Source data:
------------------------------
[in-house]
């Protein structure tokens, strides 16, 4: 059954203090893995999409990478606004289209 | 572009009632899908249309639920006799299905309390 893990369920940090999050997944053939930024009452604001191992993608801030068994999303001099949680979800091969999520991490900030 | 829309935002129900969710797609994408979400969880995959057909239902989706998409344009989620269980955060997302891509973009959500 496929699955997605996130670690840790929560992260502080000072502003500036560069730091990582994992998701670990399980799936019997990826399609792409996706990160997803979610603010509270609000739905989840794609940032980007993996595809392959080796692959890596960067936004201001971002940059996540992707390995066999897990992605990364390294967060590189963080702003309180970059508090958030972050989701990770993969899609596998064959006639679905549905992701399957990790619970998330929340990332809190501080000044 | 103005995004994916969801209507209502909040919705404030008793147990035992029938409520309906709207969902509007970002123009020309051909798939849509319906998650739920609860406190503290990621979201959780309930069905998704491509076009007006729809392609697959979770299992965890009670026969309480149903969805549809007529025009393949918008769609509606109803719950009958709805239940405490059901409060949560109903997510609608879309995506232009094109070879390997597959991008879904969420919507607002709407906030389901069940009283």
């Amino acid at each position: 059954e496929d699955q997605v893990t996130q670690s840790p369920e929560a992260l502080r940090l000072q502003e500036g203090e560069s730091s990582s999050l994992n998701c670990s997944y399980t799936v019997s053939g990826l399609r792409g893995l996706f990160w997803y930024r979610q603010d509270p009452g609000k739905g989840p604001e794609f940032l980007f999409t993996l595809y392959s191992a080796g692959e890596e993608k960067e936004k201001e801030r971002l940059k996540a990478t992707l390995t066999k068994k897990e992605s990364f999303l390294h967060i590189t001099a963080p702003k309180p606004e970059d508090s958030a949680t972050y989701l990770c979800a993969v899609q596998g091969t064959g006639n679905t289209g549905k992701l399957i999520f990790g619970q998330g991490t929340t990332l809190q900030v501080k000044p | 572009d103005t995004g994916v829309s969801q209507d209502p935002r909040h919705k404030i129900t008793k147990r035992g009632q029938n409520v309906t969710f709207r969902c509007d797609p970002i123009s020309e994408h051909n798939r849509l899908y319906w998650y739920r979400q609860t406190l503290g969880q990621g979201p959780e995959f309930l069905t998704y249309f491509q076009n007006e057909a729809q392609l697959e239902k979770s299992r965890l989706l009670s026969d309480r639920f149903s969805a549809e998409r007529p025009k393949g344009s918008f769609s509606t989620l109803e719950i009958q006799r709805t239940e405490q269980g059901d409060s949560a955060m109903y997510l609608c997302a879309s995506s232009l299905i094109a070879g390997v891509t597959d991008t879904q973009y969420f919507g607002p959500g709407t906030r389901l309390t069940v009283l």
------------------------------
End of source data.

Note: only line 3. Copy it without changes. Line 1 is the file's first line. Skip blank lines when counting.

């Amino acid at each position: 059954e496929d699955q997605v893990t996130q670690s840790p369920e929560a992260l502080r940090l000072q502003e500036g203090e560069s730091s990582s999050l994992n998701c670990s997944y399980t799936v019997s053939g990826l399609r792409g893995l996706f990160w997803y930024r979610q603010d509270p009452g609000k739905g989840p604001e794609f940032l980007f999409t993996l595809y392959s191992a080796g692959e890596e993608k960067e936004k201001e801030r971002l940059k996540a990478t992707l390995t066999k068994k897990e992605s990364f999303l390294h967060i590189t001099a963080p702003k309180p606004e970059d508090s958030a949680t972050y989701l990770c979800a993969v899609q596998g091969t064959g006639n679905t289209g549905k992701l399957i999520f990790g619970q998330g991490t929340t990332l809190q900030v501080k000044p | 572009d103005t995004g994916v829309s969801q209507d209502p935002r909040h919705k404030i129900t008793k147990r035992g009632q029938n409520v309906t969710f709207r969902c509007d797609p970002i123009s020309e994408h051909n798939r849509l899908y319906w998650y739920r979400q609860t406190l503290g969880q990621g979201p959780e995959f309930l069905t998704y249309f491509q076009n007006e057909a729809q392609l697959e239902k979770s299992r965890l989706l009670s026969d309480r639920f149903s969805a549809e998409r007529p025009k393949g344009s918008f769609s509606t989620l109803e719950i009958q006799r709805t239940e405490q269980g059901d409060s949560a955060m109903y997510l609608c997302a879309s995506s232009l299905i094109a070879g390997v891509t597959d991008t879904q973009y969420f919507g607002p959500g709407t906030r389901l309390t069940v009283l």